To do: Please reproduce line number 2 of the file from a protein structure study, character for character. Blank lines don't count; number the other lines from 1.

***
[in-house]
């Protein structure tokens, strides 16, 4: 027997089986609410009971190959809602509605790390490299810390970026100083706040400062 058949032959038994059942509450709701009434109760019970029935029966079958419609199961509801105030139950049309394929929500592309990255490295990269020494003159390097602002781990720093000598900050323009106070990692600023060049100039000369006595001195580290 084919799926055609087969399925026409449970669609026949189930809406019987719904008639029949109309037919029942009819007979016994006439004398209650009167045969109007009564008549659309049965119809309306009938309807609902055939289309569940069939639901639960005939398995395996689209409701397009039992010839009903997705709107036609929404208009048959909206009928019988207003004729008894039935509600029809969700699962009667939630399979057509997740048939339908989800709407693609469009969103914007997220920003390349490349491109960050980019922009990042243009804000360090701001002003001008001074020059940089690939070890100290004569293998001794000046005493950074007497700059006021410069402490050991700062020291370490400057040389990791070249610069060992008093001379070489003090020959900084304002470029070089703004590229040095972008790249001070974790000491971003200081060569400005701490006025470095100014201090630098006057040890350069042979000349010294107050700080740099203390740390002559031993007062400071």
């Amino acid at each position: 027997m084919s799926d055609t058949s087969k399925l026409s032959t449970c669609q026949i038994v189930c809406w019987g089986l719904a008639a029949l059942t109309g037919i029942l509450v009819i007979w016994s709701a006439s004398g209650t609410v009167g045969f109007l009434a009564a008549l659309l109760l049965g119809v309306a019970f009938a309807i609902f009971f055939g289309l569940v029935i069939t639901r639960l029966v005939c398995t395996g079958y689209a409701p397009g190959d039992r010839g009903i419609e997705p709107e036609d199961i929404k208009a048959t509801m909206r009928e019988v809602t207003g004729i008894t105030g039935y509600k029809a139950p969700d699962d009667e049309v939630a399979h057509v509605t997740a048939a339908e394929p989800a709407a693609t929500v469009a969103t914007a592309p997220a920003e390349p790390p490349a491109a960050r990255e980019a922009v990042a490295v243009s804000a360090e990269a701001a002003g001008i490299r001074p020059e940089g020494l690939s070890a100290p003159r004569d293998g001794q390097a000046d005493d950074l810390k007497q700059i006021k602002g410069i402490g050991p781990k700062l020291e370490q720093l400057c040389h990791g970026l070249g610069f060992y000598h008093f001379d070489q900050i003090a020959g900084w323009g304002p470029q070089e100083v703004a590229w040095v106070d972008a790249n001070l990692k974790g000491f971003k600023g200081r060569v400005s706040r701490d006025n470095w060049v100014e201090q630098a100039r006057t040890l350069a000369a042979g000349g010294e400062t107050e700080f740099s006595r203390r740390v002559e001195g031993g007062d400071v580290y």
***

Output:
């Protein structure tokens, strides 16, 4: 027997089986609410009971190959809602509605790390490299810390970026100083706040400062 058949032959038994059942509450709701009434109760019970029935029966079958419609199961509801105030139950049309394929929500592309990255490295990269020494003159390097602002781990720093000598900050323009106070990692600023060049100039000369006595001195580290 084919799926055609087969399925026409449970669609026949189930809406019987719904008639029949109309037919029942009819007979016994006439004398209650009167045969109007009564008549659309049965119809309306009938309807609902055939289309569940069939639901639960005939398995395996689209409701397009039992010839009903997705709107036609929404208009048959909206009928019988207003004729008894039935509600029809969700699962009667939630399979057509997740048939339908989800709407693609469009969103914007997220920003390349490349491109960050980019922009990042243009804000360090701001002003001008001074020059940089690939070890100290004569293998001794000046005493950074007497700059006021410069402490050991700062020291370490400057040389990791070249610069060992008093001379070489003090020959900084304002470029070089703004590229040095972008790249001070974790000491971003200081060569400005701490006025470095100014201090630098006057040890350069042979000349010294107050700080740099203390740390002559031993007062400071």